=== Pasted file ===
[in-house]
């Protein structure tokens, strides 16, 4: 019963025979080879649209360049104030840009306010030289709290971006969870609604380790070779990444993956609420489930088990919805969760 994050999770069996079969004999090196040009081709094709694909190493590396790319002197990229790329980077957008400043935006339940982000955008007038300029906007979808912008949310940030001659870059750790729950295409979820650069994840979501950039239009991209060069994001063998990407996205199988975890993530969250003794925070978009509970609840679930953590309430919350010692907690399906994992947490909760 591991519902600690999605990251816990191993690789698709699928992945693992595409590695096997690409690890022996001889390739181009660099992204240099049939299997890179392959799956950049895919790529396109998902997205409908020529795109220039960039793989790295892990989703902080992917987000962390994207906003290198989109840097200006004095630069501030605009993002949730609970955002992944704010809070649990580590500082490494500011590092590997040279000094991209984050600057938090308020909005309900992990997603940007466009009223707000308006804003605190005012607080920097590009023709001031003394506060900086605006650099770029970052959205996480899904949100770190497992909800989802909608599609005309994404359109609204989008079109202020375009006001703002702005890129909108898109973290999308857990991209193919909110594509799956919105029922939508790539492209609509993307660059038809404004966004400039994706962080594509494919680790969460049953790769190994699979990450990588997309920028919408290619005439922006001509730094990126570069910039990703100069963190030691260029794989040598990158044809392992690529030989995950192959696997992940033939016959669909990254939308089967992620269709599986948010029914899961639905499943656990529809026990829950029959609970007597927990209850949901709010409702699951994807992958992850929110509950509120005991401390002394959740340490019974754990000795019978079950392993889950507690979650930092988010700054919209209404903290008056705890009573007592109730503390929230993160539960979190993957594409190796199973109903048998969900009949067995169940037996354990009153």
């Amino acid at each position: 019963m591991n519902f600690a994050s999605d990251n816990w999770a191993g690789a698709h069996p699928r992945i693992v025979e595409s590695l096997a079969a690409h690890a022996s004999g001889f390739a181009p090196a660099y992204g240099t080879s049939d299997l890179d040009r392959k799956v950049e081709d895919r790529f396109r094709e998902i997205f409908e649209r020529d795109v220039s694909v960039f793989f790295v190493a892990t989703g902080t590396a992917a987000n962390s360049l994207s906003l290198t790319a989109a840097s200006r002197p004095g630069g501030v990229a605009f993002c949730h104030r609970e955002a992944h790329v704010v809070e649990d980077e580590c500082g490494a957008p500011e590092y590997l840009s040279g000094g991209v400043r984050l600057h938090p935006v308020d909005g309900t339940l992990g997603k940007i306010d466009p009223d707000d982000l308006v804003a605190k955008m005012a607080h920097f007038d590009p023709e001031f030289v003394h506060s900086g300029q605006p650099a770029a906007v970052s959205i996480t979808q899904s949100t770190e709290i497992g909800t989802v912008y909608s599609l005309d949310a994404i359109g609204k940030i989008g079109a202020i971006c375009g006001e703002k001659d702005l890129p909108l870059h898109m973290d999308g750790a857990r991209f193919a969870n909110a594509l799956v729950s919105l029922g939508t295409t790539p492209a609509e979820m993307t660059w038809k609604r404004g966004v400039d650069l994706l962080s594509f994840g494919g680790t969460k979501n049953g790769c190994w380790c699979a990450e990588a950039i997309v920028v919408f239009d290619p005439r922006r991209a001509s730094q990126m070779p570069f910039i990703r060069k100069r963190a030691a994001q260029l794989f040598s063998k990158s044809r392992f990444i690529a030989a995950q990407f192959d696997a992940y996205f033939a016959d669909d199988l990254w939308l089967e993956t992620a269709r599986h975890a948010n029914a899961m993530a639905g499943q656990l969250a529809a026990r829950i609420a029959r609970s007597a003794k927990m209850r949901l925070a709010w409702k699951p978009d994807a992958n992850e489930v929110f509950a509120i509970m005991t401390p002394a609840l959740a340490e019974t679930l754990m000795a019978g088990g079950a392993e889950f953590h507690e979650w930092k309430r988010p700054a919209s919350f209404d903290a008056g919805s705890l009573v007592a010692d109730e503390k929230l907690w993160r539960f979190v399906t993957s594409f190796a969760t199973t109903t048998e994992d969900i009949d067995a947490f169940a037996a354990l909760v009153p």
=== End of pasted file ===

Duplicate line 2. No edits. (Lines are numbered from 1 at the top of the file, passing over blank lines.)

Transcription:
């Protein structure tokens, strides 16, 4: 019963025979080879649209360049104030840009306010030289709290971006969870609604380790070779990444993956609420489930088990919805969760 994050999770069996079969004999090196040009081709094709694909190493590396790319002197990229790329980077957008400043935006339940982000955008007038300029906007979808912008949310940030001659870059750790729950295409979820650069994840979501950039239009991209060069994001063998990407996205199988975890993530969250003794925070978009509970609840679930953590309430919350010692907690399906994992947490909760 591991519902600690999605990251816990191993690789698709699928992945693992595409590695096997690409690890022996001889390739181009660099992204240099049939299997890179392959799956950049895919790529396109998902997205409908020529795109220039960039793989790295892990989703902080992917987000962390994207906003290198989109840097200006004095630069501030605009993002949730609970955002992944704010809070649990580590500082490494500011590092590997040279000094991209984050600057938090308020909005309900992990997603940007466009009223707000308006804003605190005012607080920097590009023709001031003394506060900086605006650099770029970052959205996480899904949100770190497992909800989802909608599609005309994404359109609204989008079109202020375009006001703002702005890129909108898109973290999308857990991209193919909110594509799956919105029922939508790539492209609509993307660059038809404004966004400039994706962080594509494919680790969460049953790769190994699979990450990588997309920028919408290619005439922006001509730094990126570069910039990703100069963190030691260029794989040598990158044809392992690529030989995950192959696997992940033939016959669909990254939308089967992620269709599986948010029914899961639905499943656990529809026990829950029959609970007597927990209850949901709010409702699951994807992958992850929110509950509120005991401390002394959740340490019974754990000795019978079950392993889950507690979650930092988010700054919209209404903290008056705890009573007592109730503390929230993160539960979190993957594409190796199973109903048998969900009949067995169940037996354990009153």